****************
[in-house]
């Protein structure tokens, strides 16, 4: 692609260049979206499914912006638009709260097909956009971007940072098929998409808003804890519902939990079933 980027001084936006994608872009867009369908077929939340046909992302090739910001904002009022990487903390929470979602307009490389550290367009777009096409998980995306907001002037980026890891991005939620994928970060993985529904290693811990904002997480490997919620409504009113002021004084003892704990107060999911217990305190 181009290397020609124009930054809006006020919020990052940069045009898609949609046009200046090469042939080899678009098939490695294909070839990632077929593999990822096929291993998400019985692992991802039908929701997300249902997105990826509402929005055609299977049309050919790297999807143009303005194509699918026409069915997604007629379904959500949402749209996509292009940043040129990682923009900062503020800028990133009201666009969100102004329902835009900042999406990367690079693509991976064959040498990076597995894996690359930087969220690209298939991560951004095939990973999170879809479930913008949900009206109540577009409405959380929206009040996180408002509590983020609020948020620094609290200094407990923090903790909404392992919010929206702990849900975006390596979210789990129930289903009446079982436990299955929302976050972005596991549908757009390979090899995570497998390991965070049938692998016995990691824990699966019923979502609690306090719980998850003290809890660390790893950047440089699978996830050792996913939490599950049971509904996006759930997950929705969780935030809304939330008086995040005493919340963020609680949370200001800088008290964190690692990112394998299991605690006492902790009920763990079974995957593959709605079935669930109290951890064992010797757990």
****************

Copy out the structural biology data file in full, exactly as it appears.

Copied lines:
[in-house]
């Protein structure tokens, strides 16, 4: 692609260049979206499914912006638009709260097909956009971007940072098929998409808003804890519902939990079933 980027001084936006994608872009867009369908077929939340046909992302090739910001904002009022990487903390929470979602307009490389550290367009777009096409998980995306907001002037980026890891991005939620994928970060993985529904290693811990904002997480490997919620409504009113002021004084003892704990107060999911217990305190 181009290397020609124009930054809006006020919020990052940069045009898609949609046009200046090469042939080899678009098939490695294909070839990632077929593999990822096929291993998400019985692992991802039908929701997300249902997105990826509402929005055609299977049309050919790297999807143009303005194509699918026409069915997604007629379904959500949402749209996509292009940043040129990682923009900062503020800028990133009201666009969100102004329902835009900042999406990367690079693509991976064959040498990076597995894996690359930087969220690209298939991560951004095939990973999170879809479930913008949900009206109540577009409405959380929206009040996180408002509590983020609020948020620094609290200094407990923090903790909404392992919010929206702990849900975006390596979210789990129930289903009446079982436990299955929302976050972005596991549908757009390979090899995570497998390991965070049938692998016995990691824990699966019923979502609690306090719980998850003290809890660390790893950047440089699978996830050792996913939490599950049971509904996006759930997950929705969780935030809304939330008086995040005493919340963020609680949370200001800088008290964190690692990112394998299991605690006492902790009920763990079974995957593959709605079935669930109290951890064992010797757990």